The Fracture Zone: My Return to the Balkans
by Simon Winchester
HarperCollins, 1999, 272 pp., $13
The Road to Kosovo: A Balkan Diary
by Greg Campbell
Westview, 1999, 228 pp., $15
Only the Nails Remain: Scenes From the Balkan Wars
by Christopher Merrill
Rowman & Littlefield, 1999, 424 pp., $27.25
My War Gone By, I Miss It So
by Anthony Loyd
Penguin, 1999, 336 pp., $14
At the beginning of the twentieth century, as the Ottoman Empire collapsed and the Balkan wars rumbled to a close, a new field opened to the West European imagination: the Balkan peninsula of southeastern Europe, a terra incognita on Europe’s periphery yet touched by the Ottoman Orient. As Vesna Goldsworthy recounts in Inventing Ruritania: The Imperialism of the Imagination, in that period there was an explosion of novels, poetry, and travelogues set in these little known territories—lands presumed to be primitive, mysterious, and invested with supernatural peril. Most famously, Bram Stoker, an Irish novelist who had never traveled in the Balkans, set Dracula in a Transylvania he described as an “imaginative whirlpool” into which was gathered “every known superstition in the world.” The Balkans, it seems, had become the dark mirror in which Westerners saw themselves without seeing themselves, as though human violence, irrationality, and sensuality could be ensconced safely in those distant mountain passes. Perhaps such impulses—seductive, universal, frightening—could be contained, even safely visited from time to time and then gratefully left behind.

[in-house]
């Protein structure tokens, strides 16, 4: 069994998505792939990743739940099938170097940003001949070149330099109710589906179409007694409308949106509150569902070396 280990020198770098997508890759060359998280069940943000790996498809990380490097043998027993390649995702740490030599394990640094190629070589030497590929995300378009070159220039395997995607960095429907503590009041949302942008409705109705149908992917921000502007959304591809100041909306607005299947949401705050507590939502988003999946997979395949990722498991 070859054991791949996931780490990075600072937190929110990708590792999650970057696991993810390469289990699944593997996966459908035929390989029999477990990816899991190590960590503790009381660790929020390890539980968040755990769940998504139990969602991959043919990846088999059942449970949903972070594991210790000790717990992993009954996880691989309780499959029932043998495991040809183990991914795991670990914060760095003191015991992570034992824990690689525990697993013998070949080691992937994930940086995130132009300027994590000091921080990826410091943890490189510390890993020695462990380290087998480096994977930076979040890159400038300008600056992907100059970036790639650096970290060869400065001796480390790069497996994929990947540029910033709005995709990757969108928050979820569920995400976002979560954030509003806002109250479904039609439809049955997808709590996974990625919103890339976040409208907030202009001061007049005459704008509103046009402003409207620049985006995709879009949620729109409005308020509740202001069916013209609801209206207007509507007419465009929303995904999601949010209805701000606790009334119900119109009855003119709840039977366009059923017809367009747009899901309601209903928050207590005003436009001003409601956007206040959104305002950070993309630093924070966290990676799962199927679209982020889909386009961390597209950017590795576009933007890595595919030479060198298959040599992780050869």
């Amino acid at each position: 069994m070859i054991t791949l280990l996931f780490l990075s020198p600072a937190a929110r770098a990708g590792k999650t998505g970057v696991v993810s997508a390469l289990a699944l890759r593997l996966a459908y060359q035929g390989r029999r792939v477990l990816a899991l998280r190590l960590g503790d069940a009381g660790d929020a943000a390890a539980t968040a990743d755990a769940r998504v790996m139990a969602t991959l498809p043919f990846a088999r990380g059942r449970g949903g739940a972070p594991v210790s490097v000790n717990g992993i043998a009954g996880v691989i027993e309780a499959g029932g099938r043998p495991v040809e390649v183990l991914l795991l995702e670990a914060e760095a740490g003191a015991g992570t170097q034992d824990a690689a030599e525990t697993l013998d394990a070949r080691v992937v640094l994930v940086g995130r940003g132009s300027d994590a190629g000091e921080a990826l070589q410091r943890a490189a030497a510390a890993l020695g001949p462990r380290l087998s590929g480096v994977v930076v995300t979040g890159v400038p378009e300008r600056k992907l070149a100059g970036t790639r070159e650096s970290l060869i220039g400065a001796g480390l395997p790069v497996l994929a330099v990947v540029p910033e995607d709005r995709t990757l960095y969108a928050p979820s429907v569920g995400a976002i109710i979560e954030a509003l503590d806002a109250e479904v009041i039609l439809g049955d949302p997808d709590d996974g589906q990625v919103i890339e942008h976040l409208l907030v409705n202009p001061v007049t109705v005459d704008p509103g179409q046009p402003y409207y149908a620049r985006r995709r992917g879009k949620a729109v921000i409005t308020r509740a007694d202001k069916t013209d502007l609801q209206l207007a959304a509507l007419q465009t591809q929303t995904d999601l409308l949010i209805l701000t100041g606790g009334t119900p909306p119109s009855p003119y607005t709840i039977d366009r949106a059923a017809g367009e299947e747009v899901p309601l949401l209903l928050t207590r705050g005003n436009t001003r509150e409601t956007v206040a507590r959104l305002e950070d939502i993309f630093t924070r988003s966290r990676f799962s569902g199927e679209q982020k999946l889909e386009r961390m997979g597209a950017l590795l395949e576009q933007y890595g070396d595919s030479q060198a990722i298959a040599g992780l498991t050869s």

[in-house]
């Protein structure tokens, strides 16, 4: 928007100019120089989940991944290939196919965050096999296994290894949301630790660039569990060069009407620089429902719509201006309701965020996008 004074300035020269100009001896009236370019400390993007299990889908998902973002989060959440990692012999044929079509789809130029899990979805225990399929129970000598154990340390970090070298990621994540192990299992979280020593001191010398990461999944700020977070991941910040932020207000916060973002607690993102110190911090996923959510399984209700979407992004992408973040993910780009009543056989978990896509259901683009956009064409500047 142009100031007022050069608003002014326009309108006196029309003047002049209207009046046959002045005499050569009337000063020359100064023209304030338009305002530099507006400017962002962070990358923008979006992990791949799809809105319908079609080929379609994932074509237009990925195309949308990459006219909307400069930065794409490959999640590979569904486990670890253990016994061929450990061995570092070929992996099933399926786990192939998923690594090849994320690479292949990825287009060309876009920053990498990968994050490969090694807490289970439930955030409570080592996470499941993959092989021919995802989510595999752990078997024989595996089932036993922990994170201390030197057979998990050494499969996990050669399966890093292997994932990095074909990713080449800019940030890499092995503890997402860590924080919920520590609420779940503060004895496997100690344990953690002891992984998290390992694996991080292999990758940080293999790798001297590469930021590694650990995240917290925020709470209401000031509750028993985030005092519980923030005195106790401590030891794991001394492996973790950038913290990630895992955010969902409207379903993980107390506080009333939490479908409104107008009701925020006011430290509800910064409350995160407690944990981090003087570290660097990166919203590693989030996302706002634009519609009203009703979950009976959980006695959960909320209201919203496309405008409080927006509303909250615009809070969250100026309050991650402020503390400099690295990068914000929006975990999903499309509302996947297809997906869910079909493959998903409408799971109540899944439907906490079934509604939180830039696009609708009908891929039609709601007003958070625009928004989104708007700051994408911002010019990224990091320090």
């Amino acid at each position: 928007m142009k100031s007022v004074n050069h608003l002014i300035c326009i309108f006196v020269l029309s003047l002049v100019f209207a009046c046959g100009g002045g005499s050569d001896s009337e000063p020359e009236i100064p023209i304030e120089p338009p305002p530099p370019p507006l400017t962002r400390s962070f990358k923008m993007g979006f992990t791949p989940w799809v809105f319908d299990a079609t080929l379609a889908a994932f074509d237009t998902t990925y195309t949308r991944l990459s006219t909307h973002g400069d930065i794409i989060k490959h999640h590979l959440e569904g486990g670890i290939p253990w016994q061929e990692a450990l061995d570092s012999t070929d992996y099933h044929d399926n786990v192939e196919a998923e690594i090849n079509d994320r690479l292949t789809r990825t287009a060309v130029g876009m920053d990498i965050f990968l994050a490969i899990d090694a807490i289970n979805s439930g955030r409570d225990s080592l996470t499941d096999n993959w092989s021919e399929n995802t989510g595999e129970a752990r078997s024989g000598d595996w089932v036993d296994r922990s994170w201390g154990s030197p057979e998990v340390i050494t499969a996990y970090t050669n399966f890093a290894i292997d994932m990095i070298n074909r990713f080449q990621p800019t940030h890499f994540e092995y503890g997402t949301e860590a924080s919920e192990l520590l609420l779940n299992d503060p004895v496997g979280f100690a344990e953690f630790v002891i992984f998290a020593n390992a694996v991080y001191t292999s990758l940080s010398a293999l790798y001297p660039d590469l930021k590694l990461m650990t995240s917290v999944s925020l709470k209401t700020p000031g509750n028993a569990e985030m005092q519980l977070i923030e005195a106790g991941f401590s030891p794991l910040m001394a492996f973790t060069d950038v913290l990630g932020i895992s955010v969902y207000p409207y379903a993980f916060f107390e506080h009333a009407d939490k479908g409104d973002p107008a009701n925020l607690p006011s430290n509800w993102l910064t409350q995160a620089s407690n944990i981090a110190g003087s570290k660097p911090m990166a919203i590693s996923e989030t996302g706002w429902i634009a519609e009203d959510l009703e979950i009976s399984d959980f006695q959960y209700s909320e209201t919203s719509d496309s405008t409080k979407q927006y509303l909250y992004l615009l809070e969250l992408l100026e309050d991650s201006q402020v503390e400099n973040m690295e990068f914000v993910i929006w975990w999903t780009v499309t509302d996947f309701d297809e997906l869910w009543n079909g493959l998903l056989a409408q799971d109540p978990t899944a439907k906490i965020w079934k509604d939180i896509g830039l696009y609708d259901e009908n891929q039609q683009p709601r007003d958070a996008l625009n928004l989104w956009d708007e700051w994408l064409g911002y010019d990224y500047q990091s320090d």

How quaintly turn-of-the-century British, we might now think. But the wars of the Yugoslav succession brought a resurgence of adventurers’ tales from the same region, with sometimes similar overtones. Starting with Robert Kaplan, whose 1989 Balkan Ghosts famously defined the Balkans as “a time-capsule world: a dim stage upon which people raged, spilled blood, experienced visions and ecstasies,” a seemingly endless parade of Western journalists has reproduced the stereotypes and historical clichés that so marked Western journalism about the Balkans at the turn of the last century. It is no accident that in tandem with this outpouring, in the last five years we have also seen a burgeoning scholarly literature chronicling the role of Western projections in shaping the perception, and self-perception, of Balkan cultures—most notably, Maria Todorova’s magisterial Imagining the Balkans.
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